45 Magicshine MJ-890 $69.95 80 72 21 14 4 6
44 See Sense Elite front $137.00 58 80 29 4 4 7
37 Ilumenox Vega 500 $79.00 140 44 18 10 4 5
34 Owleye Brillian Street $89.95 131 68 26 0 3 5
OR Light RRP W V F Q P A Find retailers

Table key: OR: Overall (/100) RRP: Recommended retail price W: Weight (grams) V: Visibility (/100) F: Function (/40) Q: Quality (/40) P: Price (/10) A: Appearance (/10)

OR Light RRP W V F Q P A Find retailers
89 Knog Blinder 1 rear $29.95 16 69 31 40 9 9
87 ES Beacon $50.00 53 81 33 37 9 8
86 Moon Shield rear $59.95 57 83 33 36 9 8 Cyclewest Agencies <[email protected]>
86 Knog Blinder rear $49.95 40 72 32 36 9 9
85 NiteFlux RedZone8 $149.00 87 63 29 40 9 7
84 ES Flare $30.00 34 81 29 38 8 9
83 CygoLite Hotshot Micro $70.00 43 58 28 40 9 7
83 Serfas Raider rear USL-5R $59.95 38 69 31 36 8 8
83 Lezyne Micro Drive rear $54.95 73 69 28 39 8 8
83 Serfas Seat Stay Taillight $29.95 37 73 29 39 8 7
83 Moon Comet rear $44.95 47 58 27 40 9 7 Cyclewest Agencies <[email protected]>
83 Tioga Alien rear $29.99 67 66 30 39 9 5
83 Fibre flare Long Red $34.95 84 60 27 38 8 9
82 Cateye Rapid X2 rear $69.99 33 45 26 38 8 9
81 Tioga Dual Eyes USB $39.99 81 85 34 34 8 5
80 BBB BLS-Highlaser $34.95 64 84 32 34 8 6
80 Blackburn Super Flea rear $59.95 33 68 25 40 8 7
80 NiteRider Solas 2W $69.00 73 68 27 39 8 6
80 Skully 1W Rear $25.00 12 81 29 34 8 9
79 Giant Numen+ Spark TL $42.95 29 48 25 40 8 6
79 Knog Beetle $34.99 21 66 24 40 8 7
79 Serfas Thunderbolt taillight $54.99 49 59 28 36 8 7
79 Cateye Rapid Mini rear $39.99 26 38 22 40 8 8
78 Moon LX70 $76.95 62 55 28 34 8 8 Cyclewest Agencies <[email protected]>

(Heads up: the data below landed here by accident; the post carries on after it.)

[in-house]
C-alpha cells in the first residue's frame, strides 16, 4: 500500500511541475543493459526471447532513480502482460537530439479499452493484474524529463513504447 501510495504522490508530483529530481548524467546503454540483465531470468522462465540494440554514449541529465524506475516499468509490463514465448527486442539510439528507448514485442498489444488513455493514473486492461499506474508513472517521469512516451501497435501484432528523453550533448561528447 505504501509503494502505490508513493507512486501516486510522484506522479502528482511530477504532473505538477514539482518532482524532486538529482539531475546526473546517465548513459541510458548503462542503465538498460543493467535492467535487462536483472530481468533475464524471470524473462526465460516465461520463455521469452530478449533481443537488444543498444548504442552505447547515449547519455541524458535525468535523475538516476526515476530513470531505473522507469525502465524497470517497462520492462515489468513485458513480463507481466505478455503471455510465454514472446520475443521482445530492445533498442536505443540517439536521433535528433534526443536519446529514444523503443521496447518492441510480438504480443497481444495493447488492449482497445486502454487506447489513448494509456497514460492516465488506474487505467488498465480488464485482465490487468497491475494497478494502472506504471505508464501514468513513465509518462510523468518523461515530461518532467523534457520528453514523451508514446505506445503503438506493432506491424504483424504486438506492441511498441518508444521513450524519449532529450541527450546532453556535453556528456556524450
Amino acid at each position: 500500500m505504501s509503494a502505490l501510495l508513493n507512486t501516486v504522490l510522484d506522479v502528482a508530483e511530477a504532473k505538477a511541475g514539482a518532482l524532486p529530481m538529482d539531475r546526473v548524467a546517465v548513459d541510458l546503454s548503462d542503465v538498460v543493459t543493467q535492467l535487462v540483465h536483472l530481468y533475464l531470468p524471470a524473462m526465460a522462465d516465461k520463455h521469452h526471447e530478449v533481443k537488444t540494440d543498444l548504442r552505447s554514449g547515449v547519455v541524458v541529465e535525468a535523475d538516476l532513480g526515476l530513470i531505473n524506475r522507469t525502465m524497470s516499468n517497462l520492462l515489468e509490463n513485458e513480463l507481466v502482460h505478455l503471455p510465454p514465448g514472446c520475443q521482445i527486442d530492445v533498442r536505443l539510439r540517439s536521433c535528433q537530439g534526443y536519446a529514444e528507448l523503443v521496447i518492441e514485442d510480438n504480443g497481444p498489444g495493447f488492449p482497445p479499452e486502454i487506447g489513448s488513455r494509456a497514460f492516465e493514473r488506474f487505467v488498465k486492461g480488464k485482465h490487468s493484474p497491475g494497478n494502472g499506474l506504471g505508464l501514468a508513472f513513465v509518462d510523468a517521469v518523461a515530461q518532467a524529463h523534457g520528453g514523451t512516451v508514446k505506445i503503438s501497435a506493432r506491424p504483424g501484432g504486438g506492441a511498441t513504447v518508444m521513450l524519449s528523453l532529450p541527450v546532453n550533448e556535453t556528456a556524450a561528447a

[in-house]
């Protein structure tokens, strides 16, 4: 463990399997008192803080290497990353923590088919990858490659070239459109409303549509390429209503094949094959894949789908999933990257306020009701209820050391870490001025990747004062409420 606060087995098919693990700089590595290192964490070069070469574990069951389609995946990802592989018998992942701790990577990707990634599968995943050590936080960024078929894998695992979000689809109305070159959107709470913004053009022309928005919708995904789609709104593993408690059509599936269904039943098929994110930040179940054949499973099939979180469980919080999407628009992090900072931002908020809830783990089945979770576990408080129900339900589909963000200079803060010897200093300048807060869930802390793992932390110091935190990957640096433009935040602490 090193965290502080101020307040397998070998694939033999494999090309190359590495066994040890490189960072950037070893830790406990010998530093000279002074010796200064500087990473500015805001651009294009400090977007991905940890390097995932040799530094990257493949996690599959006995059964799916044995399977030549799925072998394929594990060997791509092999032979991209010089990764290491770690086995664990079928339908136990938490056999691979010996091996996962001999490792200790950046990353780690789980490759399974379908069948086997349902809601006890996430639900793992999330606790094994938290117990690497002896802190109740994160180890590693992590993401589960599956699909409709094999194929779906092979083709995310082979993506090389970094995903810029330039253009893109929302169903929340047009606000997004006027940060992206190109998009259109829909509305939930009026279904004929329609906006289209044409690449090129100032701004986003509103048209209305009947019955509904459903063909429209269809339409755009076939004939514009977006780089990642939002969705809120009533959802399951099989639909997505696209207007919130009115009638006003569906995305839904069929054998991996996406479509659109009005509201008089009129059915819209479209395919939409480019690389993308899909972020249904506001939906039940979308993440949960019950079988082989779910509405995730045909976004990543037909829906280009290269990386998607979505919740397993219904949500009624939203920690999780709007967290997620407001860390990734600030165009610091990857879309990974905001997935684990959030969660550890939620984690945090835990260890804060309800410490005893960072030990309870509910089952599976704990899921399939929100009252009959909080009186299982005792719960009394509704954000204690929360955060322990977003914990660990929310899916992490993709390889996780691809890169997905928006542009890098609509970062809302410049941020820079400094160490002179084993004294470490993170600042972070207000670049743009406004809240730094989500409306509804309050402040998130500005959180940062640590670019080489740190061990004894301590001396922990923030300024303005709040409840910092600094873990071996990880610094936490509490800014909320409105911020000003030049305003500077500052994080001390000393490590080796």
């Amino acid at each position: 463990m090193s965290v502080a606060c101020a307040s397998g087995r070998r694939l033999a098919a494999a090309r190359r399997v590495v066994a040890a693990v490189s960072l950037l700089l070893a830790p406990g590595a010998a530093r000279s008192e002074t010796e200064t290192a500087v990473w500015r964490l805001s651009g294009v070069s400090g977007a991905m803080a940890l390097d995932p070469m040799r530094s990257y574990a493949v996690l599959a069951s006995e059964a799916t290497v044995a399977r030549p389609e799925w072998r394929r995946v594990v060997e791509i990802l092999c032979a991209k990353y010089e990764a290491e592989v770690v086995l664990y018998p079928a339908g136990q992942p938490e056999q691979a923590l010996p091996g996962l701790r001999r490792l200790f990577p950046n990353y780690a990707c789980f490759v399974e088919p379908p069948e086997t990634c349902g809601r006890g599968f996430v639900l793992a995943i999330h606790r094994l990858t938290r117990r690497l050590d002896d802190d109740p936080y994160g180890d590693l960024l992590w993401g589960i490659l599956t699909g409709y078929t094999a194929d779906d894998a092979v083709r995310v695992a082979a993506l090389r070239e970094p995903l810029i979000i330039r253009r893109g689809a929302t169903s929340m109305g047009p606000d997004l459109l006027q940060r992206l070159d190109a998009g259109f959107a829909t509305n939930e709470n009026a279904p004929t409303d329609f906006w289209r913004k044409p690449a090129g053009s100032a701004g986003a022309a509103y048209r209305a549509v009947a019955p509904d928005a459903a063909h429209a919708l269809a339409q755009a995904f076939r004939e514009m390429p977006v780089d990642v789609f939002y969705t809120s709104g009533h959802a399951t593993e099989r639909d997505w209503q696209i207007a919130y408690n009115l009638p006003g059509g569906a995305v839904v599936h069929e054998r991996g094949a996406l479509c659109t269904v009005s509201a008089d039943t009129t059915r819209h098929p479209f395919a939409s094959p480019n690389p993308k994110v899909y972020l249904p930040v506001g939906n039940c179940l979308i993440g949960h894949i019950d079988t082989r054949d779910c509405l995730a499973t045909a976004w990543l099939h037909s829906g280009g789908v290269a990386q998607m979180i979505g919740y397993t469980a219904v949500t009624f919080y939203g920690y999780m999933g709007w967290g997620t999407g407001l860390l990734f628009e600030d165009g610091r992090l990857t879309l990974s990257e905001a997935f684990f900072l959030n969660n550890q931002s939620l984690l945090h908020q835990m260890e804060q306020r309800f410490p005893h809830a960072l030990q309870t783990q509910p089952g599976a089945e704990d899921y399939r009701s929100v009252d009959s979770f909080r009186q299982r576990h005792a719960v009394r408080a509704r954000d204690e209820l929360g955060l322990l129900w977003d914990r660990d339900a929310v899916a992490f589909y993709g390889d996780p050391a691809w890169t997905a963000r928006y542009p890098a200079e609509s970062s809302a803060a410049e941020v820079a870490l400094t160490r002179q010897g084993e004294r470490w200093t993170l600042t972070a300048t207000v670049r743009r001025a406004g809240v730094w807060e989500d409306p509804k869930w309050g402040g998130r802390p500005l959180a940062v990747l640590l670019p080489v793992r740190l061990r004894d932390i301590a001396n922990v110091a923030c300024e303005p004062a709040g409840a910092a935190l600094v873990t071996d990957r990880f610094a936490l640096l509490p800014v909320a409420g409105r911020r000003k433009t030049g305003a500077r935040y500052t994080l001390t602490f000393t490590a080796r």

78 S-Sun Eaglefly $25.00 73 88 33 30 8 7
78 Cygo-lite Hotshot USB $69.95 60 58 27 36 8 6
77 BBB Signal rear $54.99 33 35 25 38 8 6
77 Giant Numen+ Spark Mini TL $32.95 24 47 23 40 8 6
77 Lezyme Femto Drive rear $16.95 28 53 21 40 8 9
77 Lezyne KTV drive rear $27.95 52 36 21 40 8 8
77 Knog Blinder 4V rear $49.95 44 65 28 33 8 9
77 BBB Spark rear $44.95 27 70 31 32 8 6
77 Planet bike Blinky Superflash $34.95 70 65 27 36 8 6
76 Serfas True 80 $89.99 81 69 20 40 7 8
76 Ilumenox Crocolight $29.00 32 67 24 36 7 8
75 Smart Two Eyes $45.00 73 68 28 34 8 5
73 Exposure Lights Flare $39.95 44 53 21 36 7 9
73 Infini Amuse Rear $14.95 13 67 26 32 7 8
72 Nite Rider Cherry Bomb 1w $39.95 79 69 25 34 7 6
72 Giant Numen+ TL2 $42.95 43 31 19 38 7 7
71 Moon Gem 3.0 rear $34.95 33 66 29 28 7 7 Cyclewest Agencies <[email protected]>
71 Owleye HighLux 5 rear $39.95 48 64 26 33 7 5
71 Portland Design Works Danger Zone $39.95 74 69 27 31 7 6
71 Lezyne Zecto Drive Rear $44.95 52 55 16 40 7 8
70 Knog Blinder Road $64.95 44 49 15 40 7 9
69 Cycliq Fly6 $275.00 142 37 22 34 7 6
63 Light and motion Vis 180 $39.95 61 49 14 35 6 8
60 Bontrager Flare 2 $29.95 73 49 15 34 6 6
60 Bontrager Flare 1 $19.95 70 47 14 34 6 6
58 Bontrager Ember $39.00 17 21 6 40 6 6
56 Bontrager Flare 3 $19.95 76 37 11 34 5 6
56 Giant Numen Combo rear 37.95 (with front) 58 42 21 24 6 5
56 Bontrager Ember USB $17.99 25 22 7 36 5 8
55 Fyxo B-Con $45.00 62 36 22 20 5 7
54 Lezyne Hecto Drive Rear $54.99 68 51 15 26 5 8
52 Specialized Flux Expert Taillight $99.95 70 52 22 16 5 9
44 See Sense 125 Intense rear $94.00 58 71 29 4 4 7
44 Cygo-Lite Hotshot SL $140.00 65 47 14 20 4 6
39 Sparse rear $90.00 169 56 20 8 3 8
34 BBB Rearlaser $19.00 55 51 15 10 3 6
OR Light RRP W V F Q P A Find retailers

Table key: OR: Overall (/100) RRP: Recommended retail price W: Weight (grams) V: Visibility (/100) F: Function (/40) Q: Quality (/40) P: Price (/10) A: Appearance (/10)

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One thought on “65”

  1. I think it’s a mistake to run these tests and not include dynamo lights, which many regular cyclists find are a much better option than battery-powered lights. I’d encourage you to include dynamo lights in next year’s tests.